The success of Google AdSense didn’t go unnoticed. Most major publishers immediately followed suit and began forming their own “networks” with exclusive rights to inventory. Exclusivity always fractures a marketplace and, boy, had the Internet become fractured. Hundreds of ad networks emerged in the following years, each with their own pricing structure, ad formats, ad sizes, and technologies. In 2007, a group of senior sales executives from some of the largest ad networks joined a board under the supervision of the IAB (Interactive Advertising Bureau). This new board would bring standardization to the very fractured digital marketplace and begin to restore order to a rapidly growing digital ecosystem.

Digital Advertising Today

Fast forward to today. Many networks remain; but due to the IAB’s standardization, technology and audiences are all that separate them. Networks who continue to rely on direct and/or niche audience sales are struggling, while networks who have invested in technology are thriving.

The reason for this shift is the aforementioned programmatic buying. Digital advertising has always carried more potential than traditional advertising, but the technology is finally to the point where digital advertisers can harness that potential. Programmatic buying allows advertisers to buy media from a single source and gain the reach and frequency of multiple networks. Coupled with tracking pixels, behavioral, contextual, and demographic targeting, they can reach whomever they seek.

Real time bidding is another new technology and has become a vital component of programmatic buying. Real time bidding pits all advertisers who share a desired audience or consumer against each other where the highest bidder wins the impression. In most cases the winning bid is just $0.01 higher than the next highest bid, keeping media costs down and performance high.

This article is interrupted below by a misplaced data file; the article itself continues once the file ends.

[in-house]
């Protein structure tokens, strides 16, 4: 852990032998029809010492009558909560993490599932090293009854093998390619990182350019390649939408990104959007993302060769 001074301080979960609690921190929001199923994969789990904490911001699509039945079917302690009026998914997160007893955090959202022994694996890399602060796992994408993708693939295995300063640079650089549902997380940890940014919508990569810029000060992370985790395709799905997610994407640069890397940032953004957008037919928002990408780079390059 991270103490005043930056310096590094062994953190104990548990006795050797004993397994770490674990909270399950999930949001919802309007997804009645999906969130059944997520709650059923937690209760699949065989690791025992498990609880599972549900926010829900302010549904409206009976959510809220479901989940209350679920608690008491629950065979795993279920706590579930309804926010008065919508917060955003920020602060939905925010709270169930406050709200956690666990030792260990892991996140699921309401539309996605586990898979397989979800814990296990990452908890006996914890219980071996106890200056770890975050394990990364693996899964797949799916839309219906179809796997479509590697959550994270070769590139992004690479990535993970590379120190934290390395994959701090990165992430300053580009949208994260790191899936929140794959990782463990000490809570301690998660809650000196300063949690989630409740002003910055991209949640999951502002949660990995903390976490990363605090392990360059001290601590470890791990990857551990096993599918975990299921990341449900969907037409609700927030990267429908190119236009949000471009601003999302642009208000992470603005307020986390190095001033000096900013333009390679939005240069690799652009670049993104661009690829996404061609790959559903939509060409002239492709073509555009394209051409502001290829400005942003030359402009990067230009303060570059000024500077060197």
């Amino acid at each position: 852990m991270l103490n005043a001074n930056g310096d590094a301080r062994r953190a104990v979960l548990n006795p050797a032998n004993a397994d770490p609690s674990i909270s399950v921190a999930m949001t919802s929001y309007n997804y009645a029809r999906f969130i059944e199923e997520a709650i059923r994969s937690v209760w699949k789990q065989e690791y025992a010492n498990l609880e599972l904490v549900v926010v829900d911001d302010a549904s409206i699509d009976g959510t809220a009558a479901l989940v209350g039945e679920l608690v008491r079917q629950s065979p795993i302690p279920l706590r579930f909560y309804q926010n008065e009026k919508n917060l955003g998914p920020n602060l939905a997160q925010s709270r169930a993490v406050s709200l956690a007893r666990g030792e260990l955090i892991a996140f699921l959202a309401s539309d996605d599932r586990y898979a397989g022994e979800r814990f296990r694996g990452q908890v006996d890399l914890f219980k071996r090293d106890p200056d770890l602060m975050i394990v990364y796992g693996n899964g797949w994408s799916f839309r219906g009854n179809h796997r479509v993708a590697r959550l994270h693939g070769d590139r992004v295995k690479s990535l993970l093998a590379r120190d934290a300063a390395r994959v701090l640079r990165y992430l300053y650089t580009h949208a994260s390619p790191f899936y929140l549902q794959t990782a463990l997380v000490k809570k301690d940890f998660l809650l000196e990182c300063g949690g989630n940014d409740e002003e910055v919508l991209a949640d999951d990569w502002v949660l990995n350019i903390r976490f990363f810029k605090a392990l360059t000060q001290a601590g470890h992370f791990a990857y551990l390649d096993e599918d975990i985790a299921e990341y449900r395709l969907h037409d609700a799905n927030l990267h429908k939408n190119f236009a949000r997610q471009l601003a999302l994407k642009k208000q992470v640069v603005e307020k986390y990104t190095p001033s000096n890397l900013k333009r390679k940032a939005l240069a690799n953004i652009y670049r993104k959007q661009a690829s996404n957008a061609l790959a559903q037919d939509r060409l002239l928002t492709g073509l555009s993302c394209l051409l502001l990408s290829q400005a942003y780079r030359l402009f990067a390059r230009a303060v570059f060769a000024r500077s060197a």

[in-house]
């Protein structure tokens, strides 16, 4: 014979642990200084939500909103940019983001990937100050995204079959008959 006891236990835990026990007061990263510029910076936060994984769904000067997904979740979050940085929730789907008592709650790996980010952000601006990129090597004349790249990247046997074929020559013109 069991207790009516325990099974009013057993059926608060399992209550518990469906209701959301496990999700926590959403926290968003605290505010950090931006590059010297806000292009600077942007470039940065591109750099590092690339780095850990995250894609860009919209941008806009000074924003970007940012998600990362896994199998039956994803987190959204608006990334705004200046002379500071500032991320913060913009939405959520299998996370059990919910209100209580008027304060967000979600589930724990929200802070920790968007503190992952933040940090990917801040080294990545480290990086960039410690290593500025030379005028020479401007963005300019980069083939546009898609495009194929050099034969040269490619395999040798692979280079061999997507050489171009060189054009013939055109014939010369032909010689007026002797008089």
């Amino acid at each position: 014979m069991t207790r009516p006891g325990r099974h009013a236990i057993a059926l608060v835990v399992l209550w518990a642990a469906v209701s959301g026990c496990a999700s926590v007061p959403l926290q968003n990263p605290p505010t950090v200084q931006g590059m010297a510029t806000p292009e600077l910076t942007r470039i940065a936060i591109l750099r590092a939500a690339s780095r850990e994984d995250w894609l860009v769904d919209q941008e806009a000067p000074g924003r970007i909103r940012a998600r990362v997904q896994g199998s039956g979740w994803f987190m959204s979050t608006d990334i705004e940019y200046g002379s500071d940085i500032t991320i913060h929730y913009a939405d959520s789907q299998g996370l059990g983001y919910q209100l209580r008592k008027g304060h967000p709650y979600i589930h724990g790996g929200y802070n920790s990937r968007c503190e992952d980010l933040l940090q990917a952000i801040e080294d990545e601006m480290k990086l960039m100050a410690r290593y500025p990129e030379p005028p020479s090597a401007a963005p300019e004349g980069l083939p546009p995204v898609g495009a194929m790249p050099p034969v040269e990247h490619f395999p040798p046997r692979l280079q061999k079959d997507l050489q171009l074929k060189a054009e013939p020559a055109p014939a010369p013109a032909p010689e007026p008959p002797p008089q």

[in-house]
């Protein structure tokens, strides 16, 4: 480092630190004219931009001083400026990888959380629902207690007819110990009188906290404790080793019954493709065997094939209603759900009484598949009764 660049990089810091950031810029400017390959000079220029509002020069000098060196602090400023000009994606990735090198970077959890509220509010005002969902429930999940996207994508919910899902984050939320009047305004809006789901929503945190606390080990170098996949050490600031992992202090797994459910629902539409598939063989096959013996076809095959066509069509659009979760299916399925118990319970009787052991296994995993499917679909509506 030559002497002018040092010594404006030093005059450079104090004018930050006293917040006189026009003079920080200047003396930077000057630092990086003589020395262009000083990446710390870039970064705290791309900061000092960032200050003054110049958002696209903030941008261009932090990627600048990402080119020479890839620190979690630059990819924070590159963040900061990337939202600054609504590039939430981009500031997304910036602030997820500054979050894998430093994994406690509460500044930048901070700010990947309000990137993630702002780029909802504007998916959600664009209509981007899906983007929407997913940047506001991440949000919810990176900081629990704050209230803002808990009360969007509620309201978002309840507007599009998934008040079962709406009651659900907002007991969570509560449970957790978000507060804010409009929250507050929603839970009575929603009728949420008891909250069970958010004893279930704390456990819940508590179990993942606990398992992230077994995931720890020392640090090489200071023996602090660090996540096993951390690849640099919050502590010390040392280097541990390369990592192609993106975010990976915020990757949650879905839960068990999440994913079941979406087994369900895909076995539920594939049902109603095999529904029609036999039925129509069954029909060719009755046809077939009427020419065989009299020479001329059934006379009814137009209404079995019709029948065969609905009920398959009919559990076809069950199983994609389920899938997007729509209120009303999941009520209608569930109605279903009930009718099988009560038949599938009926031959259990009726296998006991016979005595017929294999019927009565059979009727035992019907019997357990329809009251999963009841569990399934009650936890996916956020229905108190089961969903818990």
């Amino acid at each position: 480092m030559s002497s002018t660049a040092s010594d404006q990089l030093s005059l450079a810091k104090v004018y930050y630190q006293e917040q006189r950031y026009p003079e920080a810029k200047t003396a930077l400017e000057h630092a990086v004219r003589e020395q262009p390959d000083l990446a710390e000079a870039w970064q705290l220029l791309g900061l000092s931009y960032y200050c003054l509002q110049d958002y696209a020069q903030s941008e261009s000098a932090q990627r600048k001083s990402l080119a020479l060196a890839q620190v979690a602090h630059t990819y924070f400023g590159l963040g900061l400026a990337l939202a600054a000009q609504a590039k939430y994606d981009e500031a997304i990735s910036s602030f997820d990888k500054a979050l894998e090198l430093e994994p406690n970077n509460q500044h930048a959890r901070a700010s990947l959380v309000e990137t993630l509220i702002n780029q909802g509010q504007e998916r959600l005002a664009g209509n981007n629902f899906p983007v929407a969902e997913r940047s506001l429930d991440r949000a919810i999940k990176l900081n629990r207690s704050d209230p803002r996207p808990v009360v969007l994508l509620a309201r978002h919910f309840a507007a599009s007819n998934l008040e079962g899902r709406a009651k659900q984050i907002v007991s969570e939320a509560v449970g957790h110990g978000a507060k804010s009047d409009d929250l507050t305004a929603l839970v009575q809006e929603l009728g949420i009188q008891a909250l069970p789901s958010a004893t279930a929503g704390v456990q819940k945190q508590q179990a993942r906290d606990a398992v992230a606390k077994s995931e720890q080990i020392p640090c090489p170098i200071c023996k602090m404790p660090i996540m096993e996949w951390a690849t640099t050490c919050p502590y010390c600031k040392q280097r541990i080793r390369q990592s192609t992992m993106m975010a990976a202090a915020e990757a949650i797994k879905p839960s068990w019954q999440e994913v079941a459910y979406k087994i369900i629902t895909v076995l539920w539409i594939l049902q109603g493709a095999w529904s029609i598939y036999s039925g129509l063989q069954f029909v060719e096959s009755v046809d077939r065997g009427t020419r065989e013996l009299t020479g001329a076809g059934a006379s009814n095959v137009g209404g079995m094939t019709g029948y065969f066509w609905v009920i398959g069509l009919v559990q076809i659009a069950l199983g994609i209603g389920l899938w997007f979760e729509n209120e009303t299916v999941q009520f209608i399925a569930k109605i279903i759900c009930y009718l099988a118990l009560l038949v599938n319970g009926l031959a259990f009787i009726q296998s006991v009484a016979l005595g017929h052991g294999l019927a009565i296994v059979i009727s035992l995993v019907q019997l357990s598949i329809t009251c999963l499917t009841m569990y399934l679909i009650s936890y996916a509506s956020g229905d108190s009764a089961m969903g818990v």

Programmatic buying is a dream come true for advertisers, but lower rates and mass aggregated audiences spell trouble for publishers – particularly small to medium-sized bloggers.

Digital advertisers want all the control, they just don’t want to have to pull as many levers or make as many phone calls or emails. Programmatic buying via exchanges and bid desks offer advertisers a single portal with access to [in most cases] 70% or greater of all the Internet’s inventory.  With just few clicks, advertisers can filter their audience by gender, age, geography, interests, household income, and a plethora of other pre-filtered targeting profiles – all assembled using browser history, social profiles, and any other data the user has allowed their browser to track. It’s literally that easy. How accurate is it? Accurate enough for advertisers to trust and rely upon – and it’ll only get more accurate.

Some publishers have attempted to retain their higher CPMs by arguing that their content is worth more than what the networks are paying, but ultimately the added expenses and time costs involved with managing your own sales team creep up and the networks start to again look very appealing. So instead of trying to protect a higher CPM, publishers should rather embrace the concept of programmatic buying and let the market dictate the value of their inventory.

We’ve discussed the history of digital advertising and where its at today, so how can publishers protect themselves as programmatic buying continues to be adopted by more and more advertisers? Stay tuned…